Drawbacks of the FDM techniques include the need for input material of a specific diametric size and material properties to feed through the extrusion nozzle. Any changes in the properties of the material require efforts to recalibrate and optimise the feeding parameters. As a result, FDM has a narrow processing window. The resolution of FDM is relatively low, at 250 mm. In FDM, a limited range of materials can be used, with almost complete exclusion of natural polymers, as the material used must be made into filaments and melted into a semi-liquid phase before extrusion. The operating temperature of the system is too high to incorporate biomolecules into the scaffold. Moreover, the material deposited solidifies into dense filaments, blocking the formation of microporosity [38]. Precision Extruding Deposition (PED) and Precise Extrusion Manufacturing

The precision extruding deposition (PED) system was developed at Drexel University to fabricate PCL scaffolds with a pore size of 250 mm [39]. The major difference between PED and conventional FDM is that the scaffold material can be directly deposited without preparation of a filament. Pellet-formed PCL is liquefied by two temperature controlled heating bands and is then extruded by pressure created by a precision turning screw.

Xiong et al. [40] have developed precise extrusion manufacturing (PEM) to fabricate bone tissue scaffolds. In the PEM process, the thermoplastic material feeds into a heated extrusion sprayer capable of moving in X-Y directions. The sprayer extrudes a fine filament of the material onto a working platform capable of moving in the Z direction. So the material is extruded and deposited layer by layer in areas defined by the CAD model to build a 3D object. PEM

was used to fabricate poly(l-lactic acid) (PLLA) scaffolds with controllable porous architectures from 200 to 500 mm. With the aim of preserving bioac-tivities of scaffold materials, a new process of low-temperature deposition manufacturing (LDM) [41] was developed to fabricate PLLA/tricalcium phosphate (TCP). Instead of melting solid materials by heating, PLLA grains, TCP powders and dioxane were mixed for use as a slurry. The material slurry was fed into a screw pump nozzle and deposited in low temperature environment (<0°C). The frozen scaffolds were then freezed-dried to remove the solvent. The scaffolds had macro-pores of approximately 400 mm and micro-pores of approximately 5 mm, with a porosity of 89.6%. The mechanical properties of the manufactured scaffolds are close to those of human spongy bone and much lower than those of human compact bone. The scaffolds loaded with bovine bone morphogenic protein (bBMP) were used to repair 20 mm segmental defects in canine radiuses in implantation experiments using mature beagle dogs. The results showed that bone and bone marrow like tissue were regenerated and the scaffold degraded after 24 weeks with no trace of aseptic inflammation found in the histological section image. The LMD was further developed for use in a multi-nozzle deposition system (MDM) [42]. It achieved the deposition of PLLA/TCP materials with different composition by bi-nozzle deposition and spraying BMP particles into the scaffold during its forming process by tri-nozzle deposition. Support structures could be built using water, which is nontoxic and easy to remove. Bio-Plotter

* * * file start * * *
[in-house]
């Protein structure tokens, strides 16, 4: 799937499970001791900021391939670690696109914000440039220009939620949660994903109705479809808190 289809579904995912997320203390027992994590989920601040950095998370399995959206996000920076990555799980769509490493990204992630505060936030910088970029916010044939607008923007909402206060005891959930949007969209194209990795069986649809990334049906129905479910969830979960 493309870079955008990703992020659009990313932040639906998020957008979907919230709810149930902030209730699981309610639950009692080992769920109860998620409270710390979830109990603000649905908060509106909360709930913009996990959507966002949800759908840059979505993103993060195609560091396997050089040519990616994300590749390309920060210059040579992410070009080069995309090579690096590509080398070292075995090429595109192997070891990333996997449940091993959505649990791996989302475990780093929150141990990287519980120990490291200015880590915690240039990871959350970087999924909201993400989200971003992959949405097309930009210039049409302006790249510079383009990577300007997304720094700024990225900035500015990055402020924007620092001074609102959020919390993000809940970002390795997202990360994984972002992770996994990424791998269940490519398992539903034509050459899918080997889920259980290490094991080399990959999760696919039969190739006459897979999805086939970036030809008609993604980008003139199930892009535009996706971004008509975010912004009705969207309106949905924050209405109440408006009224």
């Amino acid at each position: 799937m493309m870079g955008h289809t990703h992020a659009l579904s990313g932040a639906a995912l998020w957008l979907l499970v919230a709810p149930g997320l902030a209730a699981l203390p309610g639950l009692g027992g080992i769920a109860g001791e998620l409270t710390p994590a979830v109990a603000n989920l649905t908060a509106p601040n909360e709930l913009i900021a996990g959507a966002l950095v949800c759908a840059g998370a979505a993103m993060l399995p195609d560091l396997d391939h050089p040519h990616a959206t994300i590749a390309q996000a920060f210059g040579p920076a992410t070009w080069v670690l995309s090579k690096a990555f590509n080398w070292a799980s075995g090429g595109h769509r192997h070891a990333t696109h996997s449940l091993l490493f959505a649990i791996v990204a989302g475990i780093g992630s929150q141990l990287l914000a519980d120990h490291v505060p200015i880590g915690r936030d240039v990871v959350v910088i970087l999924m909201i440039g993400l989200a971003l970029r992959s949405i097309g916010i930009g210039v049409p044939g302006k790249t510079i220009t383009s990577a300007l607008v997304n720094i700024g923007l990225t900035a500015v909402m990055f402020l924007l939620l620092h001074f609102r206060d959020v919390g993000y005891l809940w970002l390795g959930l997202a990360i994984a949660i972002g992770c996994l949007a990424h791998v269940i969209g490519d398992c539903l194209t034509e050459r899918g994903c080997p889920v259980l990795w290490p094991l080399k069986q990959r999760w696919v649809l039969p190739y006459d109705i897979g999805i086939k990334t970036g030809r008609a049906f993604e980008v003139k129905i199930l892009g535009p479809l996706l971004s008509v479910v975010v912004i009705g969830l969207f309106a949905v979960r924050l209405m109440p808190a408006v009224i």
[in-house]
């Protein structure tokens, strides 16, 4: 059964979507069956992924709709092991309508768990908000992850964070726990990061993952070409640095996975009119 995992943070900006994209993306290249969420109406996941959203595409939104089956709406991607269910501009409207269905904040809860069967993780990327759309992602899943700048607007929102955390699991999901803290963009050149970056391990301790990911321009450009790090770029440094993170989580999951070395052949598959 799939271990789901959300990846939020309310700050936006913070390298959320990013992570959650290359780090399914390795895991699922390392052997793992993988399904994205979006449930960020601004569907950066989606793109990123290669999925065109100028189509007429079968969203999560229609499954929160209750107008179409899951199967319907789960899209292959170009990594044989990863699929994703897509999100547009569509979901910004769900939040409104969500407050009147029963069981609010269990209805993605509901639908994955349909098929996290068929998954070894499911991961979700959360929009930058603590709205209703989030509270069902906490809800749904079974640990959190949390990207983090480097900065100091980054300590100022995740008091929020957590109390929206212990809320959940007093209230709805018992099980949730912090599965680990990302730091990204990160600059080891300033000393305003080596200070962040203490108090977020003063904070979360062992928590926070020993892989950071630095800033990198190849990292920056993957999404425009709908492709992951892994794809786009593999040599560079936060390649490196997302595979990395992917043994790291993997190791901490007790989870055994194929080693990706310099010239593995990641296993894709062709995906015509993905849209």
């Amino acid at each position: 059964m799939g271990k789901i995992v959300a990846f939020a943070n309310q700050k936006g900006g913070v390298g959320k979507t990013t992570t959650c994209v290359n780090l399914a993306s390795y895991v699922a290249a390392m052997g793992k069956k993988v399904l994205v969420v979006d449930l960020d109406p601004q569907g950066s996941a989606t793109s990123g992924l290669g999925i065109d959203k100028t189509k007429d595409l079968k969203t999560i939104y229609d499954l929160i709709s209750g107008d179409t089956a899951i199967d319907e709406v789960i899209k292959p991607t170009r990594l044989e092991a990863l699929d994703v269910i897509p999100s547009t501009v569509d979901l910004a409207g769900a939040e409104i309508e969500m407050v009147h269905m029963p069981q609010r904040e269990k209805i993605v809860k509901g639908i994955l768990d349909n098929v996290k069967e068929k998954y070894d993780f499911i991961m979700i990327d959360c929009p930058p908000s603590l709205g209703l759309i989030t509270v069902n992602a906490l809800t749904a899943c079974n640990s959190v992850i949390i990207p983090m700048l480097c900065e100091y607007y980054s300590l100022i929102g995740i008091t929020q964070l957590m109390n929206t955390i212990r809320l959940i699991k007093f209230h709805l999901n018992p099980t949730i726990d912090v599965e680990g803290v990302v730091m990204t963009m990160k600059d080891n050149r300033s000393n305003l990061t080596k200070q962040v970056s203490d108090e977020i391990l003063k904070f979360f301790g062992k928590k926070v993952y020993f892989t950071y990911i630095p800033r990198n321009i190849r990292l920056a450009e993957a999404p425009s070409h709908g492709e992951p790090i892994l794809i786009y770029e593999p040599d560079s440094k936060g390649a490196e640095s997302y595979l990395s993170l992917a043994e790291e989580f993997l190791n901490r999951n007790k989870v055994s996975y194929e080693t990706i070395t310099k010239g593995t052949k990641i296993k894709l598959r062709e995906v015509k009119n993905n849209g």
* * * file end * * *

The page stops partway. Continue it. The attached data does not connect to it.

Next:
The Bio-Plotter, developed by Landers et al. [43] at the Freiburg Materials Research Centre is a 3D dispensing technique that uses a pressure-controlled dispenser movable in each direction. 3D objects can be fabricated layer by layer with each layer composed of single parallel strands. By setting a certain distance between the stands, porous structures can be built. The key feature of this method is the 3D dispensing of liquids and pastes into a liquid medium with matched density. Initially, this technique was used to fabricate hydrogel soft tissue scaffolds [44]. Carvalho et al. [45] reported the use of this technique to fabricate hydroxyapatite with polyvinylo alcohol. The scaffolds were freeze-dried and sintered in an oven. Li et al. [46] used this technique to fabricate porous titanium scaffolds for orthopaedic implants and bone tissue applications. A Ti6Al4V slurry prepared from the mixture of Ti6Al4V powder and an aqueous solution of methylcellulose and stearic acid was deposited by a 3D dispensing unit consisting of a syringe and nozzle at room temperature. The scaffold samples were first dried at room temperature and then sintered in a high vacuum furnace. The result showed that Ti6Al4V slurry was successful for building 3D scaffolds and the scaffolds were not only non-toxic but also favourable for cell attachment, proliferation and differentiation. The drawbacks of this process are the lower limit of the nozzle size, anisotropy of the deposited structure and some pore occlusion at boundaries.

0 0

Post a comment